Surgeons at Guy’s and St Thomas’ NHS Foundation Trust, London used 3D printing technology to improve success rate of life-saving, complex kidney transplantation of a two-year-old child, Dexter Clark. In first-of-its-kind surgery, 3D printing played a vital role in the operation as surgeons used the technology to pre-plan the successful transplantation and overcome various challenges that they encountered in case of Dexter who received larger-than-average kidney from his father, Brendan Clark.
Dexter Clark, a two-year-old child required a kidney transplant due to complications of his illness. Unable to lead a normal life of small child, Dexter required a kidney transplant. However, considering the age of Dexter, the case presented surgeons with distinct challenges. Firstly, Dexter weighed less than 10 kg. This significantly increased the risk of transplantation. Secondly, since Dexter’s father’s kidney was larger than that of average adult male – this raised questions about the feasibility and safety of implanting the kidney into Dexter.
3D Printing: The Solution
Considering the distinct challenges, surgeons turned to 3D printing technology and using a multi-material 3D printer from Stratasys, produced patient-specific models for pre-surgical preparations. Traditionally, to conduct such complex transplants in children as young as Dexter, surgeons place such young children under anaesthesia, and in some cases, use invasive surgical exploration to determine the feasibility of the transplantation.
However, with the help of 3D printed models of the patient, the need for surgical exploration is largely reduced. This is mainly because the 3D printed models help surgeons to determine the optimal surgical approach in the pre-planning stages or before the patient is on the operating table.
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In case of Dexter, surgeons even took the 3D printed models in the operating theatre on the day of transplant and used the models during the operation to evaluate the best way in which the donor kidney could be ideally implanted into Dexter’s abdomen.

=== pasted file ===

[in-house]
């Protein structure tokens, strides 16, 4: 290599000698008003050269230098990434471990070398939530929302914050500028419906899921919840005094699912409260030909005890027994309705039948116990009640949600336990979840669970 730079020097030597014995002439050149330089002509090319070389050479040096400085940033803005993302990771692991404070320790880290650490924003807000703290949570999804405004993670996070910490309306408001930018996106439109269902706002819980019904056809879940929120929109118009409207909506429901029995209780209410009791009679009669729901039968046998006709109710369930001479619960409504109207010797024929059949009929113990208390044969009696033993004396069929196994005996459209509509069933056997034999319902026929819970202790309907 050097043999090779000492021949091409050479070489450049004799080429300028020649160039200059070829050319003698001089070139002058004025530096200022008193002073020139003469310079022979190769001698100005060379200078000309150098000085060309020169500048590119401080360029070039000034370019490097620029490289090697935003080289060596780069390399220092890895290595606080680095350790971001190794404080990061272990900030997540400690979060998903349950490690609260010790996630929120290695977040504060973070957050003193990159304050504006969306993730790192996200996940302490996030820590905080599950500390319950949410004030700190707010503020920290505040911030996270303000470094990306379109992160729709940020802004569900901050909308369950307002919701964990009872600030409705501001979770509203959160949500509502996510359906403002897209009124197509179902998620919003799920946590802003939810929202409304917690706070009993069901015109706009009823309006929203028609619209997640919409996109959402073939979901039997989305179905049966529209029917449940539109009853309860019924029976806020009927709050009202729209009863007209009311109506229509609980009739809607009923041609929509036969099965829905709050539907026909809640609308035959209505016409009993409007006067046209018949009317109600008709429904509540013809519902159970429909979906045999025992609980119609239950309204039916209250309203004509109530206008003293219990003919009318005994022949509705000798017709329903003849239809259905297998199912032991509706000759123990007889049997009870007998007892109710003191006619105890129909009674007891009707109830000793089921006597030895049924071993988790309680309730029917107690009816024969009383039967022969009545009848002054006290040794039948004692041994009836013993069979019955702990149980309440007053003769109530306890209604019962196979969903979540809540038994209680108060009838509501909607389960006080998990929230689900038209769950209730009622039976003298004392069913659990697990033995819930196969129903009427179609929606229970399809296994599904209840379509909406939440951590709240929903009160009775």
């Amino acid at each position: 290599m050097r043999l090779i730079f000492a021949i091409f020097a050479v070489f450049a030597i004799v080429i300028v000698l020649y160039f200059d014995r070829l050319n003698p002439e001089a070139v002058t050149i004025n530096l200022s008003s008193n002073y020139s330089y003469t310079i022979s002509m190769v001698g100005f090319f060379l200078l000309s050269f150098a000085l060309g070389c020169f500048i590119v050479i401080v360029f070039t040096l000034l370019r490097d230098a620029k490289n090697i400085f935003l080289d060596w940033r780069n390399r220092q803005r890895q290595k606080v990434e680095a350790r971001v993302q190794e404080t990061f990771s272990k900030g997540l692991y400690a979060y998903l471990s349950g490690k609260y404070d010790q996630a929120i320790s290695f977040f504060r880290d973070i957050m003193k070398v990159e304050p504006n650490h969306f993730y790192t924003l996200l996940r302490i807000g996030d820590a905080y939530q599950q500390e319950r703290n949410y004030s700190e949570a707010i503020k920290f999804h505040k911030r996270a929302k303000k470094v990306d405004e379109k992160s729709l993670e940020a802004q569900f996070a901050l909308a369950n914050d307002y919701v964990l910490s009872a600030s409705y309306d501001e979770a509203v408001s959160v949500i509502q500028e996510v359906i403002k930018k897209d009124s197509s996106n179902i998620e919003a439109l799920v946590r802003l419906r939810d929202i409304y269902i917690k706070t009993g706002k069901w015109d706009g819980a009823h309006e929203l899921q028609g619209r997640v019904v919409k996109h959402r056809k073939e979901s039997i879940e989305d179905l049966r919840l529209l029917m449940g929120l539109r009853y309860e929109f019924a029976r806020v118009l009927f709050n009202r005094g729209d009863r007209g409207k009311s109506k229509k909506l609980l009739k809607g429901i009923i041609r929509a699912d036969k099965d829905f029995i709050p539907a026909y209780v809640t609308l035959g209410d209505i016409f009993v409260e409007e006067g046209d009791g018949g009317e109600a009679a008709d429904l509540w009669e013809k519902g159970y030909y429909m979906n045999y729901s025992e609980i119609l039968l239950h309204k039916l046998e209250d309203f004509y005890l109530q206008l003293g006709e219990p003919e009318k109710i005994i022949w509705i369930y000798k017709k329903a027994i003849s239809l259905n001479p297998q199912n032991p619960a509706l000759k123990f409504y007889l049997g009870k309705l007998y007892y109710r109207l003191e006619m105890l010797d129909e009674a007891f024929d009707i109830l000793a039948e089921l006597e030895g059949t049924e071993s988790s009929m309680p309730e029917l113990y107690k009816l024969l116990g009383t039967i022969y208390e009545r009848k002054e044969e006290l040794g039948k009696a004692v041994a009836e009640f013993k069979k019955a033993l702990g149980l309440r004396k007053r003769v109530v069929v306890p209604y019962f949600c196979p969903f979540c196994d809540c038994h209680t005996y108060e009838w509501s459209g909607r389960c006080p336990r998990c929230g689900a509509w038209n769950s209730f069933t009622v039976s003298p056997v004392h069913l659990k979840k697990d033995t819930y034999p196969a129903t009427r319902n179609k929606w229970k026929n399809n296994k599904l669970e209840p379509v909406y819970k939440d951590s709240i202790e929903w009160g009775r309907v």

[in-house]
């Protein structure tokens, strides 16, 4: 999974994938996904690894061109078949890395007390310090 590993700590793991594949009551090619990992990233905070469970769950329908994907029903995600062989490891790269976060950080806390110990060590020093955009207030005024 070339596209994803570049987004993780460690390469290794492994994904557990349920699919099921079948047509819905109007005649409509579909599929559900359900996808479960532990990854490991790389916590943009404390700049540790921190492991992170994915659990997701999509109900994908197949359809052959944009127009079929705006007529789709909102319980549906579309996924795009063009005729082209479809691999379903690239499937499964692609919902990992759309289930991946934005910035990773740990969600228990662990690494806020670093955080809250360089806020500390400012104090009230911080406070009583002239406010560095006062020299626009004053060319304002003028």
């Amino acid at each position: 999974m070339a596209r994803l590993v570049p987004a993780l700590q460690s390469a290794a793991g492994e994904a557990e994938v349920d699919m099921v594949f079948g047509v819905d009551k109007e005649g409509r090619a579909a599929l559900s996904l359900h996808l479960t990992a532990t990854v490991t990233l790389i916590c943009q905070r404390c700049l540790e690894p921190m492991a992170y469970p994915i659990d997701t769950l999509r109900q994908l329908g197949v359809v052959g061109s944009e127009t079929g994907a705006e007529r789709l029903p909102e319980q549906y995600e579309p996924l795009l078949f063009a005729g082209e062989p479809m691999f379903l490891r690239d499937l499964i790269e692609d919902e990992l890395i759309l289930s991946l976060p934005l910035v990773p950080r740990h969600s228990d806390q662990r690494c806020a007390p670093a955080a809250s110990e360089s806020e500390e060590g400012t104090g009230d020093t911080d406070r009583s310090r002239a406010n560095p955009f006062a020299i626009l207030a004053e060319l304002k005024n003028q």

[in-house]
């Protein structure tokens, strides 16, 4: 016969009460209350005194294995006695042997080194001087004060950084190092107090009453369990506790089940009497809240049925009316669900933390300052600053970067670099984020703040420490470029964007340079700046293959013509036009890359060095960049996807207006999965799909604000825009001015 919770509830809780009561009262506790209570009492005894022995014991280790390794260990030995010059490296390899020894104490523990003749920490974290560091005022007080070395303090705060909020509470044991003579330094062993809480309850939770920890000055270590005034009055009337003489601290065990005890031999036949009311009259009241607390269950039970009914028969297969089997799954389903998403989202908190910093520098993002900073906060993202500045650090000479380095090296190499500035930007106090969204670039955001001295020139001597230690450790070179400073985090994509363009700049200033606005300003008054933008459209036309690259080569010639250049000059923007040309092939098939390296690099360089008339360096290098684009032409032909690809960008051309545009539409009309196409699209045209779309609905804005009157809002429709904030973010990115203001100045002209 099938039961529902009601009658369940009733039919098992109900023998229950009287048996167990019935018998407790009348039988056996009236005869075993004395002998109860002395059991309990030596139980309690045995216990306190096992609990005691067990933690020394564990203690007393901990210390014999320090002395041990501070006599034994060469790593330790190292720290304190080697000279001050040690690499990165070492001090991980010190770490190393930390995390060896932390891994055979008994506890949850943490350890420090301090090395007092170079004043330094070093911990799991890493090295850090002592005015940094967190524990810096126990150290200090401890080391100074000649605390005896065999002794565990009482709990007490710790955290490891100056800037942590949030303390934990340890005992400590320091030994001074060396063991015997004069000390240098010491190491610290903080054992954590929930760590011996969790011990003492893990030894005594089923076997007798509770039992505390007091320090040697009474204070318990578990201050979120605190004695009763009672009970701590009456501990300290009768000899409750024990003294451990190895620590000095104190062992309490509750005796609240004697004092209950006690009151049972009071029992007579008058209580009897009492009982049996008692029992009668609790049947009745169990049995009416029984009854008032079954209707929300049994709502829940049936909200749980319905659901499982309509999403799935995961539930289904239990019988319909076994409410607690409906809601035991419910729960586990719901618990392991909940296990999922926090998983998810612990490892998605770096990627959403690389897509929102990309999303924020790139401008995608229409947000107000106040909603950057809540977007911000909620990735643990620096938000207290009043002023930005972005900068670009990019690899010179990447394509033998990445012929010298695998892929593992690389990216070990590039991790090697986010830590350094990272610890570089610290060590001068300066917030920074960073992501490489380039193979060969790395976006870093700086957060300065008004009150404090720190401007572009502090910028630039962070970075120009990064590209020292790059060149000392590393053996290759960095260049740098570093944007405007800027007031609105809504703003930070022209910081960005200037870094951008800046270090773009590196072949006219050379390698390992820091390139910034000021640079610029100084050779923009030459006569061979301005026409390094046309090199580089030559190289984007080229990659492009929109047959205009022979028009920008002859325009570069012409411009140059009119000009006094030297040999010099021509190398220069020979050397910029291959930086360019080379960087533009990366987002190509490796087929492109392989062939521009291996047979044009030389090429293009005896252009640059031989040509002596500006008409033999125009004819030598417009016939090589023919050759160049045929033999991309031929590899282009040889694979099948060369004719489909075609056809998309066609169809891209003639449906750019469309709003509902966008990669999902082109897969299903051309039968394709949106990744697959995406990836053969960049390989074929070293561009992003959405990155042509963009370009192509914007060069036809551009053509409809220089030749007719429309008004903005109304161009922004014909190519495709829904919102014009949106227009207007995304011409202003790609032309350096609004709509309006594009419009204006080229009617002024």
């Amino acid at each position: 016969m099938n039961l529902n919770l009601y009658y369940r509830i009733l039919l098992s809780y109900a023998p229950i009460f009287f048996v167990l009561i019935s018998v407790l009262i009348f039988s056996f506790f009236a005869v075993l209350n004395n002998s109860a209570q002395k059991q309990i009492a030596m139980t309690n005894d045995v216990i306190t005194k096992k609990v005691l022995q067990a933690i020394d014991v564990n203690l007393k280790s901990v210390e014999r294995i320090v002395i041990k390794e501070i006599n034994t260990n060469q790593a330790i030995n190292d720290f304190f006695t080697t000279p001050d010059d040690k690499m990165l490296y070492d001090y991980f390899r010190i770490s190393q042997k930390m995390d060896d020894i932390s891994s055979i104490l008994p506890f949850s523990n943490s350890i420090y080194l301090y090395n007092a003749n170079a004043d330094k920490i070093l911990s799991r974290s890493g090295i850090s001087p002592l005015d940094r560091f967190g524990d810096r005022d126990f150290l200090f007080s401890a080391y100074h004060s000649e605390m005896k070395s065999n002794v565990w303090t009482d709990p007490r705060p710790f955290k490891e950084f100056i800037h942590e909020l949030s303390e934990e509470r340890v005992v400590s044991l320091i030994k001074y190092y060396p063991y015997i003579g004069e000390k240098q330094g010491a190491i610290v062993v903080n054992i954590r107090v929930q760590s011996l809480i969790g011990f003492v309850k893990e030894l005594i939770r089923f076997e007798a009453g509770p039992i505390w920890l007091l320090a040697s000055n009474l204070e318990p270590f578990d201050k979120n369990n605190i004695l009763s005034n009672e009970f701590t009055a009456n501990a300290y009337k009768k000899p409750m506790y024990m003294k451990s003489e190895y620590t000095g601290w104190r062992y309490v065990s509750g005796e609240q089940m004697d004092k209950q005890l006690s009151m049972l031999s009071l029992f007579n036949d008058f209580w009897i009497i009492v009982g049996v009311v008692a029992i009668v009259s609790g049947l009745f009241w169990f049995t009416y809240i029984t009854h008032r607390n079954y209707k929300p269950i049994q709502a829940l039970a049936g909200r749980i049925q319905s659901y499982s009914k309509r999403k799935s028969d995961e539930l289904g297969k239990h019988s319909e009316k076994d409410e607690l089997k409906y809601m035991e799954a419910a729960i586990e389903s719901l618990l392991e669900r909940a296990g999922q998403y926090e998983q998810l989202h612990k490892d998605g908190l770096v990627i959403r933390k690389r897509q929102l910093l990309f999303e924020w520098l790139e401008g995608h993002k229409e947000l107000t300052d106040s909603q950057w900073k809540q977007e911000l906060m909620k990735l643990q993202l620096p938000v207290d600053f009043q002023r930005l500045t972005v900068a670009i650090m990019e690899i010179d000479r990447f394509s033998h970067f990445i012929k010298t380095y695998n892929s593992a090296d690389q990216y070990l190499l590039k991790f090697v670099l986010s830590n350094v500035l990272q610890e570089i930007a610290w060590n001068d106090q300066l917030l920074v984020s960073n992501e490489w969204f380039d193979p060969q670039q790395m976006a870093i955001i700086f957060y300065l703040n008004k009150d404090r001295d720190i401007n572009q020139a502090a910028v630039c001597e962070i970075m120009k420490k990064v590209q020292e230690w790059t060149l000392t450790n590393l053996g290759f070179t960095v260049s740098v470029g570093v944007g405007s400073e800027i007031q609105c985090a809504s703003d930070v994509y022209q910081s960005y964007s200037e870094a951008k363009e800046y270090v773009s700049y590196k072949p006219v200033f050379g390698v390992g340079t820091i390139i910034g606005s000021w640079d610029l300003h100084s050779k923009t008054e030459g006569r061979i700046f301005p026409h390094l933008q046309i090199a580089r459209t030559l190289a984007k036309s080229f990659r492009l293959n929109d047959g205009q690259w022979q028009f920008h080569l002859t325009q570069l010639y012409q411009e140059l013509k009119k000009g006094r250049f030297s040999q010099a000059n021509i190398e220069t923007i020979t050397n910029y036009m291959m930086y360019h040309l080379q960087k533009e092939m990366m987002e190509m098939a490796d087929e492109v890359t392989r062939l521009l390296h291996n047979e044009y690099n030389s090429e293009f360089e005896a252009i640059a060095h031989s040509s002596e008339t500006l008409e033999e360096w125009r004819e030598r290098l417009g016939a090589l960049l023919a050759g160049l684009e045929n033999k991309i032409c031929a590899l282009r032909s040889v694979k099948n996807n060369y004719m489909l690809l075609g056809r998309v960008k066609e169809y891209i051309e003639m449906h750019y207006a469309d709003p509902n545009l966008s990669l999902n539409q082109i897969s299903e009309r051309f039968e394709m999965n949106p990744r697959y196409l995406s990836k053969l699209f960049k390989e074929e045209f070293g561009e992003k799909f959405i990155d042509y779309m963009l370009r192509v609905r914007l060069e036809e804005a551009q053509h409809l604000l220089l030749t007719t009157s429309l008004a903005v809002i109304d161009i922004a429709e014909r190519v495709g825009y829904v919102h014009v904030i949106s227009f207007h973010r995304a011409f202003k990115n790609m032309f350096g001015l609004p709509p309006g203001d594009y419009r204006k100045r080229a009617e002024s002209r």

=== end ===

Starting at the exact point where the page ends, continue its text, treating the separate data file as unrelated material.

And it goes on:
Providing details of how 3D printing technology helped in the complex transplantation, Mr. Pankaj Chandak, Transplant Registrar at Guy’s and St Thomas’ NHS Foundation Trust, said, “Using our 3D printer, we worked in collaboration with Nick Byrne and his team – clinical scientists from our medical physics department who specialize in medical imaging. They converted patient CT scans into anatomically accurate, multi-material 3D models. These helped us appreciate aspects such as depth perception and space within the baby’s abdomen, which can often be difficult to ascertain when looking at conventional imaging.”
“The ability to print a 3D model of the patient’s anatomy in varying textures, with the intricacies of the blood vessels clearly visible within it, enables us to differentiate critical anatomical relations between structures. The flexible materials also allowed us to better mimic the flexibility of organs within the abdomen for simulation of the surgical environment,” explained Mr. Chandak.
“This technology has the potential to really enhance and aid our decision-making process both during pre-surgical planning and in the operating room, and therefore can help in the safety of what is a very complex operation and improve our patient care,” added Mr. Chandak.
Offering details about Dexter’s speedy recovery after transplantation, a rejoiced Emily Clark, Dexter’s mother said, “Since the transplant, Dexter is a changed boy, eating solid food for the very first time. We always knew the operation would be complicated but knowing that the surgeons had planned the surgery with 3D models that matched the exact anatomy of my husband’s kidney and son’s abdomen, was extremely reassuring. We hope that Dexter’s case will offer other suffering families similar reassurance that cutting-edge technology, such as 3D printing, can help surgeons better treat their loved ones.”
Guy’s and St Thomas’ NHS Foundation Trust is one of the largest National Health Service (NHS) trusts in the U.K. Involved in treating more than 2.4 million patients in acute and specialist hospital services and community services every year, surgeons across the Trust are using Stratasys multi-material 3D printing for planning the most intricate of operations.
In fact, it is the first Trust in the world to use 3D printed models to pre-plan the successful transplantation of an adult kidney into a small child with anatomical complexities.
Michael Gaisford, Stratasys’ Director of Marketing for Stratasys Healthcare Solutions, concludes: “Guy’s and St Thomas’ NHS Foundation Trust is pushing the boundaries of what can be achieved with multi-material 3D printing within healthcare. It is a clear demonstration of the ability for 3D printing to enable physicians to better plan, practice and determine the optimal surgical approach. We are delighted to see Dexter has fully recovered and hope many other children can benefit from such forward-thinking applications of our technology.”
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